Today I asked my husband nicely to climb the tall ladder and get that certain box down from the topmost shelf in the garage, the dusty top sealing in the treasures of my life. I sat on a chair at the front of the garage and quickly claimed the ziplock bag waiting for me on top holding my old report cards. As I do with my kids, my eyes glance to the teacher comments first. It started in first grade. “Laura still needs to learn to put forth a little more effort. However I have enjoyed having her in our class this year. She has a lot to offer to the whole class.”
Then comes second grade; “Laura is making good progress, but daydreams much of the time” and “Laura dawdles in her assignments, but does them correctly.”
And third grade; “Laura’s work is quite good. At times she needs to improve her listening skills.”
Fourth grade was the report card I was looking for. Mrs. Armstrong, who wrote “please phone me” and “Laura does need a pep talk periodically” and “Laura is a good student when she is pushed a little; otherwise she only does minimal to get by.”
My mom remembered that this was the time when my five-year-old sister was having open-heart surgery for the hole in her heart. Maybe it was my sister on my mind, or the screeching voice and tension of Mrs. Armstrong that made me long to escape. It all changed the day Mrs. Armstrong threw an eraser at my head for daydreaming.
Yes. An eraser at my head. For daydreaming.
That was when I was transferred to Mr. Arbogast . He was my Mr. Hotter. He had a beard and wore sandals and I was vaguely aware that the mothers were aflutter over him. We begged him to bring his guitar and play so we could sing. I felt calm and happy in his class. Today when I read his fourth quarter notes for fourth grade he says “Laura has been a real joyful addition to the classroom this past quarter. I would have liked to have had her all year.”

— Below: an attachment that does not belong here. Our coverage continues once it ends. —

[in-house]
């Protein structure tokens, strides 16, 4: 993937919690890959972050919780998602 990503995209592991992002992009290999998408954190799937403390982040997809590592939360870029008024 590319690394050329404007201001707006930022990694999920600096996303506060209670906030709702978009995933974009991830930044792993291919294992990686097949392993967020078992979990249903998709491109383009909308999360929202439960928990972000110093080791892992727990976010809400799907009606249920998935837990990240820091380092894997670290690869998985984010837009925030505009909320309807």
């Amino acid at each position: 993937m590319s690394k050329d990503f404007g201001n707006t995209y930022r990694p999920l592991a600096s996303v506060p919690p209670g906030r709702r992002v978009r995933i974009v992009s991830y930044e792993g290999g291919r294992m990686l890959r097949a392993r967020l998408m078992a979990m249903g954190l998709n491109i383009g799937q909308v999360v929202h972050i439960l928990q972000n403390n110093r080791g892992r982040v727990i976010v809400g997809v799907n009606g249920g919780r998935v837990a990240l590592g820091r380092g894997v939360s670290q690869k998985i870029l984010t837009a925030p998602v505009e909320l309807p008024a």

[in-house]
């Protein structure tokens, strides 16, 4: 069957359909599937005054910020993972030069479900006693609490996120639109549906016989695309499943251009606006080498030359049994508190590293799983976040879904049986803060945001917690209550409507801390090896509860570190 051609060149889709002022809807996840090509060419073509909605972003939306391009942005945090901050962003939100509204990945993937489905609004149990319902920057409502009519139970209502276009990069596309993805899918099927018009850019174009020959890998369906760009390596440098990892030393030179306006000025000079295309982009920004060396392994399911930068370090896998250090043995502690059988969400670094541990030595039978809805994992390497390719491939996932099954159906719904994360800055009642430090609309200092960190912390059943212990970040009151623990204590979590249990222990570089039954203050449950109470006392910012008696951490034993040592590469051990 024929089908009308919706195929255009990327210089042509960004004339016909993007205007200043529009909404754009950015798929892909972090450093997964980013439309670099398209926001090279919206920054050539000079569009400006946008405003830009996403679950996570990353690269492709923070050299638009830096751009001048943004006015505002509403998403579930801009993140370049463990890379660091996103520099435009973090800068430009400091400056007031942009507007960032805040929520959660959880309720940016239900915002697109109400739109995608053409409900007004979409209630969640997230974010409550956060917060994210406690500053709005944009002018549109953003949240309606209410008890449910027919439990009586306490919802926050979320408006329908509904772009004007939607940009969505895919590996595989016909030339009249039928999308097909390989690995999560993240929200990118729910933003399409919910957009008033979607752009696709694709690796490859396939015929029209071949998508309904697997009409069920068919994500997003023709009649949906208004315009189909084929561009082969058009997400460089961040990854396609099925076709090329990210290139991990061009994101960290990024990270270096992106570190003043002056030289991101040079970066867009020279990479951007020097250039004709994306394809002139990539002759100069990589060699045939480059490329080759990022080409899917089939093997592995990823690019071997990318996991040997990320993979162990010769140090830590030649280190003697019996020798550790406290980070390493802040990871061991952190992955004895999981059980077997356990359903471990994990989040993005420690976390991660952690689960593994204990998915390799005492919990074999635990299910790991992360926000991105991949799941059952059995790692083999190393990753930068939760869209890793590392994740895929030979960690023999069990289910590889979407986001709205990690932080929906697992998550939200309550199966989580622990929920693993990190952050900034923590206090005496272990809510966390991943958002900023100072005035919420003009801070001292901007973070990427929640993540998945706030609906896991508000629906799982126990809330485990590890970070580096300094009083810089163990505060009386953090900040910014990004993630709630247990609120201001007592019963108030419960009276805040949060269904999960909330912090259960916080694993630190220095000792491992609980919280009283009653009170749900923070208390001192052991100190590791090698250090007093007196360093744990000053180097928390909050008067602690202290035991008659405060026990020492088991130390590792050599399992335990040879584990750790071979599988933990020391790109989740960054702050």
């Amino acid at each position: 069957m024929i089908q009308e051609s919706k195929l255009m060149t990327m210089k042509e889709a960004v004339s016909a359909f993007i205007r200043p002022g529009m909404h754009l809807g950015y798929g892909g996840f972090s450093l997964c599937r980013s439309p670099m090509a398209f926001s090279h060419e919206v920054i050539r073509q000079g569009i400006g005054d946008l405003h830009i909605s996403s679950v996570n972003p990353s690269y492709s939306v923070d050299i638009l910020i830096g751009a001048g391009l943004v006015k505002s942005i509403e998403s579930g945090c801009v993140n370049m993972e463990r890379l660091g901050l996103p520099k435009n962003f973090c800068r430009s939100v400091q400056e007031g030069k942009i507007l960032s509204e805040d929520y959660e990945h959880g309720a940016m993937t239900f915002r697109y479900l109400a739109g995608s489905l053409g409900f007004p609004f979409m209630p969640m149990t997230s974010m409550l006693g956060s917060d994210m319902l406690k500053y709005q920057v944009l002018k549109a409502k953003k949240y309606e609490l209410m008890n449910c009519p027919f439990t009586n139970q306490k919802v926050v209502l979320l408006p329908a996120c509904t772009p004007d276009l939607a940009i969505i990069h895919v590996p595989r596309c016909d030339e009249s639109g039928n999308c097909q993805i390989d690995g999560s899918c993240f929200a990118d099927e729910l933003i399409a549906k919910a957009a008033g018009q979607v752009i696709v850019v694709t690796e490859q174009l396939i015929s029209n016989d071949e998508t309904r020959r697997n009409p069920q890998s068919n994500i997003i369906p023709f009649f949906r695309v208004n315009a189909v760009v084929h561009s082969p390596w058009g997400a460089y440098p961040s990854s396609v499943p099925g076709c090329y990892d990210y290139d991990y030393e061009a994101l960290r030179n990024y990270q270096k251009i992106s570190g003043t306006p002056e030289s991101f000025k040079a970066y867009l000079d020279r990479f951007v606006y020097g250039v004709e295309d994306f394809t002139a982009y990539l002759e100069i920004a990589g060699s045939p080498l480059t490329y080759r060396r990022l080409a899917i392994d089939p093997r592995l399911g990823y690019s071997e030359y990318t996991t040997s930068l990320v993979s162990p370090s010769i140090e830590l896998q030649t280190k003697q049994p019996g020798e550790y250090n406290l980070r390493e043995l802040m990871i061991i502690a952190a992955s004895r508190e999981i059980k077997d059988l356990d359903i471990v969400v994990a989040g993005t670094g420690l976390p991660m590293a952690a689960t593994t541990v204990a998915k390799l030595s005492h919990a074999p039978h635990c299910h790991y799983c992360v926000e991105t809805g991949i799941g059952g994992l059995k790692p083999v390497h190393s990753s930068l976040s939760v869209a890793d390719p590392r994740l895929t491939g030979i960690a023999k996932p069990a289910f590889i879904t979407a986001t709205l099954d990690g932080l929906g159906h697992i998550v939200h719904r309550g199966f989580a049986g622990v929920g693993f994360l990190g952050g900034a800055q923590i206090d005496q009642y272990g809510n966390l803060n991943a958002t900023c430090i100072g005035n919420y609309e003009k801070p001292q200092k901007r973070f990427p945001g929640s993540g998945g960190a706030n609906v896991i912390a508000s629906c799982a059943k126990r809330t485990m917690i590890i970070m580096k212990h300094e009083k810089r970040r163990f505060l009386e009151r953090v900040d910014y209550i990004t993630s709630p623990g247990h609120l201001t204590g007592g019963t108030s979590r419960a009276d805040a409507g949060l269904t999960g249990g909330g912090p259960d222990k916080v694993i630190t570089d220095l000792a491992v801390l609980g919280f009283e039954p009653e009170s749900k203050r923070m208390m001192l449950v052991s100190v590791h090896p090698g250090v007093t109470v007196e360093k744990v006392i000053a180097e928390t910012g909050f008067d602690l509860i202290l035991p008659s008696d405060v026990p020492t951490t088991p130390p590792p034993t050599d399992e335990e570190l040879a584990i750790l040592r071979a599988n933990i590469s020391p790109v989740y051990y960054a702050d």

I burst out crying now that I know from the parent perspective how important an understanding teacher is. Someone who sees the strengths and joys, not the weakness or lack of conformity.
As I look further I find unnerving parallels to mine and my son Charlie’s reports and also standardized tests. In seeing him I am gifted with a second chance to view my life through a different lens. Not the lens of “why don’t you try harder” but the lens of inspiration, creativity, quick mind, joyful being. I see for myself that not every kid fits the mold that does well in a large classroom with a standardized curriculum.
My dad used to tell me if I didn’t like one of my teachers that I should work hard for myself in spite of it and I agree that’s true. But I have to say I am forever grateful to the teachers who understood me, just as I am grateful for the ones who understand Charlie. They are the ones who give lift to our wings, who we never forget, who forty years later we try to track them down, hoping it’s not too late, to say thank you.
Thank you for seeing my gifts and believing in me.
HUGE gratitude to Charlie’s teachers who have made the difference and believed in him: Mrs. Joachim, Mrs. Bryan, Mrs. Gabelman and Mr. Hotter!